The fundamental reality in India is British military occupation and the policy which it supports. That policy has been expressed in many ways and has often been cloaked in dubious phrases, but latterly, under a soldier Viceroy, it has been expressed with clarity. That military occupation is to continue so long as the British can help it. But there are certain limits to the application of force. It leads not only to the growth of opposing forces but to many other consequences unthought of by those who rely upon it too much.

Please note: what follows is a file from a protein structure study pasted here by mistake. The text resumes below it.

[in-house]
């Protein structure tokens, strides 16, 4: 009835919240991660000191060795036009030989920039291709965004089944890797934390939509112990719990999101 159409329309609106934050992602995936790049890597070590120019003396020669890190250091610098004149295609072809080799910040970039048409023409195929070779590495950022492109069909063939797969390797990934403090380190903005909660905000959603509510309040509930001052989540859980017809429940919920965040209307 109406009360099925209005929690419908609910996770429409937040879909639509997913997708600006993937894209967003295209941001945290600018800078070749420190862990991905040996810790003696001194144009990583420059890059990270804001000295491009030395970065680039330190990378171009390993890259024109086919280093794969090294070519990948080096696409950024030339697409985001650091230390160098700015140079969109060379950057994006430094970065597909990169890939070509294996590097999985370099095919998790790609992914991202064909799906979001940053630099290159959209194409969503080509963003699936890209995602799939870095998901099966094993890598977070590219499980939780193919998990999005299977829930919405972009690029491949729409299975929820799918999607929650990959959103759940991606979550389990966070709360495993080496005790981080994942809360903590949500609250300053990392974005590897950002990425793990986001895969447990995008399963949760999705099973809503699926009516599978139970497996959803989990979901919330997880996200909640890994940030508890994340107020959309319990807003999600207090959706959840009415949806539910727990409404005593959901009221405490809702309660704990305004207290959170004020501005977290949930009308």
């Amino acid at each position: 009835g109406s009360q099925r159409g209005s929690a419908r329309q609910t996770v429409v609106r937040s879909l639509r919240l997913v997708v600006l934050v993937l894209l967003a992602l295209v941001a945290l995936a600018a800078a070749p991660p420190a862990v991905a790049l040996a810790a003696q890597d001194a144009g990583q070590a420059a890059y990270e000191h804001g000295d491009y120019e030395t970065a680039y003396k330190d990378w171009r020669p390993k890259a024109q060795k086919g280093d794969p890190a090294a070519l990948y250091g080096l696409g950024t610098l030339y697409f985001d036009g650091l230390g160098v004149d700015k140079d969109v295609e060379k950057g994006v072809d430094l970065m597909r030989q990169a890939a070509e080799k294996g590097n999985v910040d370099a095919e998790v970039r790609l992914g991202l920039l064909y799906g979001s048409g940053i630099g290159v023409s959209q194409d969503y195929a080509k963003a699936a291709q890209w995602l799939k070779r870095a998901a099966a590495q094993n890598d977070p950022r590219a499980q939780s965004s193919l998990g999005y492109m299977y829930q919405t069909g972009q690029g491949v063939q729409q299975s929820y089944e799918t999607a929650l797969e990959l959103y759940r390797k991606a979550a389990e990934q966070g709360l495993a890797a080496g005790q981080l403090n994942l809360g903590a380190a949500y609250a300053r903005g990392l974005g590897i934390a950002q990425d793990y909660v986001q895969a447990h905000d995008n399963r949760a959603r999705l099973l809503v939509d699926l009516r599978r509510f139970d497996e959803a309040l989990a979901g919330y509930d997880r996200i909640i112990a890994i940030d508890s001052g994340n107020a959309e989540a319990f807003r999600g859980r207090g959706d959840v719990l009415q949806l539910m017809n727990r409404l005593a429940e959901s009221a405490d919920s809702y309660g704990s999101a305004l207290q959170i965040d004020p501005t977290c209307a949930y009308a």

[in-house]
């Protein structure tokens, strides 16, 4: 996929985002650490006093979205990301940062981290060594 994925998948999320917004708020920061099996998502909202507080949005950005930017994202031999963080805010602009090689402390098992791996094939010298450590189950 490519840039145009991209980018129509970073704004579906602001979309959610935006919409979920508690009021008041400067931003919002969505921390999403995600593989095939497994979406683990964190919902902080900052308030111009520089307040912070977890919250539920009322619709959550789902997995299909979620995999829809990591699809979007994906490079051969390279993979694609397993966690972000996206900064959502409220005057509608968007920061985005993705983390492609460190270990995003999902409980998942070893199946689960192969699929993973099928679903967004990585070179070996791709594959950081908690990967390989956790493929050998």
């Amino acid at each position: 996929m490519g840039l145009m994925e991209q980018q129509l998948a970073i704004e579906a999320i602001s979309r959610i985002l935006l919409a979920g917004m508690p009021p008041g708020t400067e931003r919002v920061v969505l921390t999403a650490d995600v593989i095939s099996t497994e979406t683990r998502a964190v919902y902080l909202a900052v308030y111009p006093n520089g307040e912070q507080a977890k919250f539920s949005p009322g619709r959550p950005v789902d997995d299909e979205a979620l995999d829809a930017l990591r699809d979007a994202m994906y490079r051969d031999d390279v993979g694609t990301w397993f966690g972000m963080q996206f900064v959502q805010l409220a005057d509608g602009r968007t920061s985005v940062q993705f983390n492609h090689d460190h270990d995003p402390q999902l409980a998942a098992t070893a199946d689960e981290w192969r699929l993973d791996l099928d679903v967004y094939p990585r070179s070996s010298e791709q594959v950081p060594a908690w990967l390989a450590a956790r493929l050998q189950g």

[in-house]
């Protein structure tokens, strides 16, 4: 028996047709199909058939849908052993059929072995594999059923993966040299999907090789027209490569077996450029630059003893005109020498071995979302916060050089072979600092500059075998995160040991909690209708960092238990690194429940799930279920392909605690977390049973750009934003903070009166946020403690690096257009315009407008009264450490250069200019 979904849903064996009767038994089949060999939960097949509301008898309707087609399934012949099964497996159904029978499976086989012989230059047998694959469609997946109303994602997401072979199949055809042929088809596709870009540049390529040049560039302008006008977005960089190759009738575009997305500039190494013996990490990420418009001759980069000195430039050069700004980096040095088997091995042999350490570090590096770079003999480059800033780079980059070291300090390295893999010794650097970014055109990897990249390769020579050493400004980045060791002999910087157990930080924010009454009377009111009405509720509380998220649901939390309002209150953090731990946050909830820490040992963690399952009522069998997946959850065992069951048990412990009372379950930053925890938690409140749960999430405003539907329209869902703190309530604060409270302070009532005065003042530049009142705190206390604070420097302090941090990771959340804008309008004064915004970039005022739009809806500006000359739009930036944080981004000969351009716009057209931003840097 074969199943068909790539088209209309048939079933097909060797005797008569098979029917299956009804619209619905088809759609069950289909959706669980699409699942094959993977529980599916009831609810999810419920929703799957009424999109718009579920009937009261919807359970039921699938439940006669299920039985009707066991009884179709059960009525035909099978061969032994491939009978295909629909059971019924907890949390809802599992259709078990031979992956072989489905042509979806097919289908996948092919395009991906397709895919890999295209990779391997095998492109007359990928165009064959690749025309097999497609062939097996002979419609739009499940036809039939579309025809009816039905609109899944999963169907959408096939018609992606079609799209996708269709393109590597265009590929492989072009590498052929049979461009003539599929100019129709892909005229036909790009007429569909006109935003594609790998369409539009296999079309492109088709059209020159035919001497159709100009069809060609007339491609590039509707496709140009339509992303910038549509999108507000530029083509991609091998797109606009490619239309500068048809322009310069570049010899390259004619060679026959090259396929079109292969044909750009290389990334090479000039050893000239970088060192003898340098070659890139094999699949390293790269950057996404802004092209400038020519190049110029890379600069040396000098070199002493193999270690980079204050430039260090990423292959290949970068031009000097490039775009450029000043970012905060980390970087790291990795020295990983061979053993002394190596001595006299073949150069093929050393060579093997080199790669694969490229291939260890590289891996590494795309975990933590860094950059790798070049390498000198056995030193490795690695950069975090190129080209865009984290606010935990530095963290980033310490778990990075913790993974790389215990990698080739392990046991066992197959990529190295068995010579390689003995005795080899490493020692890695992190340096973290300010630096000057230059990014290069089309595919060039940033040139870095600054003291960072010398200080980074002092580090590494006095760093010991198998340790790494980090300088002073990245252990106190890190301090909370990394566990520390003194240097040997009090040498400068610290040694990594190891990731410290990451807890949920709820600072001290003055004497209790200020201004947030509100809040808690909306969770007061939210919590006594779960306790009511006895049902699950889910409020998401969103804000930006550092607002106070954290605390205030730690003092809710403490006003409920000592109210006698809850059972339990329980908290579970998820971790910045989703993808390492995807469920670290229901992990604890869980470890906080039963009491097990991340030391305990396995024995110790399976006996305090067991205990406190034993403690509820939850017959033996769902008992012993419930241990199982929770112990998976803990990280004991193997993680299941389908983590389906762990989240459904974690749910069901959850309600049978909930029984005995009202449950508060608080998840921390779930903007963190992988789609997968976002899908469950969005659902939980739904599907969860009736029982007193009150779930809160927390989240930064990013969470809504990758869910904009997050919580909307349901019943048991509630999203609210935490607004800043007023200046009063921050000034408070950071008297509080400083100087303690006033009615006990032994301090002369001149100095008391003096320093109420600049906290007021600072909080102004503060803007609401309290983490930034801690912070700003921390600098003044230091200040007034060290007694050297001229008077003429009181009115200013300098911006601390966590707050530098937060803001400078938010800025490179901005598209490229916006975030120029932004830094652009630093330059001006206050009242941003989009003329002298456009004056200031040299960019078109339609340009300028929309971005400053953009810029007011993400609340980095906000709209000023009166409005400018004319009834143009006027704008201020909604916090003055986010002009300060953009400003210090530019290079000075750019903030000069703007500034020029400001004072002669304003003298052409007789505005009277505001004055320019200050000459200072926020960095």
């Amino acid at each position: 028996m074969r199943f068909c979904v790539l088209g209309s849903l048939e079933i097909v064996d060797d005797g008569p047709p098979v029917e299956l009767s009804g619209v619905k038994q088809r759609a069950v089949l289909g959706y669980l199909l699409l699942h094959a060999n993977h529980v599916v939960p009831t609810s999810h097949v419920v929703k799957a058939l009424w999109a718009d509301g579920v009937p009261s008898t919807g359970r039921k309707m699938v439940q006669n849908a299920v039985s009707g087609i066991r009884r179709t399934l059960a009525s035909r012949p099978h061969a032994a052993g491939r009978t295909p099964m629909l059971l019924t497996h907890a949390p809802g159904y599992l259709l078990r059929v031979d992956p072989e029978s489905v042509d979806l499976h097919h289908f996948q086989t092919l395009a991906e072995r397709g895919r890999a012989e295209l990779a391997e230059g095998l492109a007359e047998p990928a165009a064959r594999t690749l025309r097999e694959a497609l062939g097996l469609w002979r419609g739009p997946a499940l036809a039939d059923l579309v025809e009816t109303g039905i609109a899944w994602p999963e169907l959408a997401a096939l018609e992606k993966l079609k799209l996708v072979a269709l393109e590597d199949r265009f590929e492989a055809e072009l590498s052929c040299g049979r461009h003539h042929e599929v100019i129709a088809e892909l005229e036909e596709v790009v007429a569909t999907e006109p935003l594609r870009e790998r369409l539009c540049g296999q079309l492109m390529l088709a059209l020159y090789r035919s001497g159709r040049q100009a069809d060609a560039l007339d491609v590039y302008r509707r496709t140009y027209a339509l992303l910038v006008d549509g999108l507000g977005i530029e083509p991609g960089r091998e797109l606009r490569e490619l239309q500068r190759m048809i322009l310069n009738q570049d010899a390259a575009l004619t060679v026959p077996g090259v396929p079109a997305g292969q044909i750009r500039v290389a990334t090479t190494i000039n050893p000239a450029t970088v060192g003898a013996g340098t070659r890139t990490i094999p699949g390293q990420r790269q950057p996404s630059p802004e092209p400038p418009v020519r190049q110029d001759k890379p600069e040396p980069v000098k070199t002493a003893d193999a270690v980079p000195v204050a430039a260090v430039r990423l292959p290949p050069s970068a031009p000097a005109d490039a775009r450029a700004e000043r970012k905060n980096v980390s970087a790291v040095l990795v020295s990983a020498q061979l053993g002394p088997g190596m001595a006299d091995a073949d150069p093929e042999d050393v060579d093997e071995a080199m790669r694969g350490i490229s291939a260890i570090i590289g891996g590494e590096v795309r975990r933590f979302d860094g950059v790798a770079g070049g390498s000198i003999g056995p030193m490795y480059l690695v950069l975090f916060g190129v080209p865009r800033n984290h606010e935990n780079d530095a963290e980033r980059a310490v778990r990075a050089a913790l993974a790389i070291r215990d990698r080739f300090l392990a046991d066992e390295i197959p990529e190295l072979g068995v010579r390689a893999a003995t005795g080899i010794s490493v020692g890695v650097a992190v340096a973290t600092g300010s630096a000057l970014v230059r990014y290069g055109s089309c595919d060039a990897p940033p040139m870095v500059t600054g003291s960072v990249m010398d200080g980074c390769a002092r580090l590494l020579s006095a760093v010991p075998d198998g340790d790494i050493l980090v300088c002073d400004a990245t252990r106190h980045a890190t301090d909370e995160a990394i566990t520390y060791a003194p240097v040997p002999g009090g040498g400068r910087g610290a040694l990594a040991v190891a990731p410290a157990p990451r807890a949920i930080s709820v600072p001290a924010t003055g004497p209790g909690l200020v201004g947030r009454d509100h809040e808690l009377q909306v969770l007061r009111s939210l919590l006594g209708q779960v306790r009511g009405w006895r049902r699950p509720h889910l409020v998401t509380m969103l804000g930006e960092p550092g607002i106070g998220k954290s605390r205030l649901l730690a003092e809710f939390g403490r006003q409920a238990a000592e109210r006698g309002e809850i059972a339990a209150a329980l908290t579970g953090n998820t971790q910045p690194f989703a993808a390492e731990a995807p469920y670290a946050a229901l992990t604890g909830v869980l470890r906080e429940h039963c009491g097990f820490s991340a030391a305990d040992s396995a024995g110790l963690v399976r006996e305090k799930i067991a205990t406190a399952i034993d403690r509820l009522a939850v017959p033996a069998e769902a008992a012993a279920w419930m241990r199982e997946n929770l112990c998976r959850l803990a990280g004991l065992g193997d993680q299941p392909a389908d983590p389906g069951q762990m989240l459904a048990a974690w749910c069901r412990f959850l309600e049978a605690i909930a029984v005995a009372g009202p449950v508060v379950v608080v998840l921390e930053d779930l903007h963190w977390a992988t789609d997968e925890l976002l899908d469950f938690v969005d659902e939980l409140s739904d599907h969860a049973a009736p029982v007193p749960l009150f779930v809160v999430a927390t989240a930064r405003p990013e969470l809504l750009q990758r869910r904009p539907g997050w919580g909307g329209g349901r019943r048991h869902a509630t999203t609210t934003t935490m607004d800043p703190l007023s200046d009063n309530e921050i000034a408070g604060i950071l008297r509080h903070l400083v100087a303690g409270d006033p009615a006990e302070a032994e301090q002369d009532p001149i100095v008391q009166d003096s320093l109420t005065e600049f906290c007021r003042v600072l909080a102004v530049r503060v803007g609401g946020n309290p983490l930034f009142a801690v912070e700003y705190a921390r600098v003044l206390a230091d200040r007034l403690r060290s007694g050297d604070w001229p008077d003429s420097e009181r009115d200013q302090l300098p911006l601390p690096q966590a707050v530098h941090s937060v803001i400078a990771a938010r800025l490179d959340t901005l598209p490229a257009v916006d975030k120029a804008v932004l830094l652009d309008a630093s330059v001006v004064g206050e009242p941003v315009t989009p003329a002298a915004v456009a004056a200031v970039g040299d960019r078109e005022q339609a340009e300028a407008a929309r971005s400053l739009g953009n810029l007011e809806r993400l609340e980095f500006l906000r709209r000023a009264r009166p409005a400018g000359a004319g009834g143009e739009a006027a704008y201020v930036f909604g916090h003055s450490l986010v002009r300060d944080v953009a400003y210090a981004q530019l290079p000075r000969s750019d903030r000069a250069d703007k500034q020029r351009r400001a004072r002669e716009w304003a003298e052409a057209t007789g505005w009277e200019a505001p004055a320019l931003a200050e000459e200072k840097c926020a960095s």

We see the consequences of this enforced stunting of India’s growth and this arresting of her progress. The most obvious fact is the sterility of British rule in India and the thwarting of Indian life by it. Alien rule is inevitably cut off from the creative energies of the people it dominates. When this alien rule has its own economic and cultural centre far from the subject country and is further backed by racialism, this divorce is complete, and leads to spiritual and cultural starvation of the subject peoples. The only real scope that the nation’s creative energy finds is in some kind of opposition to that rule, and yet that scope itself is limited and the outlook becomes narrow and one-sided. That opposition represents the conscious or unconscious effort of the living and growing forces to break through the shell that confines them and is thus a progressive and inevitable tendency. But it is too single-track and negative to have full touch with many aspects of reality in our lives. Complexes and prejudices and phobias grow and darken the mind, mental idols of the group and the community take shape, and slogans and set phrases take the place of inquiry into real problems. Within the framework of a sterile alien rule no effective solutions are possible, and national problems, unable to find solution, become even more acute. We have arrived in India at a stage when no half measures can solve our problems, no advance on one sector is enough. There has to be a big jump and advance all along the line, or the alternative may be overwhelming catastrophe.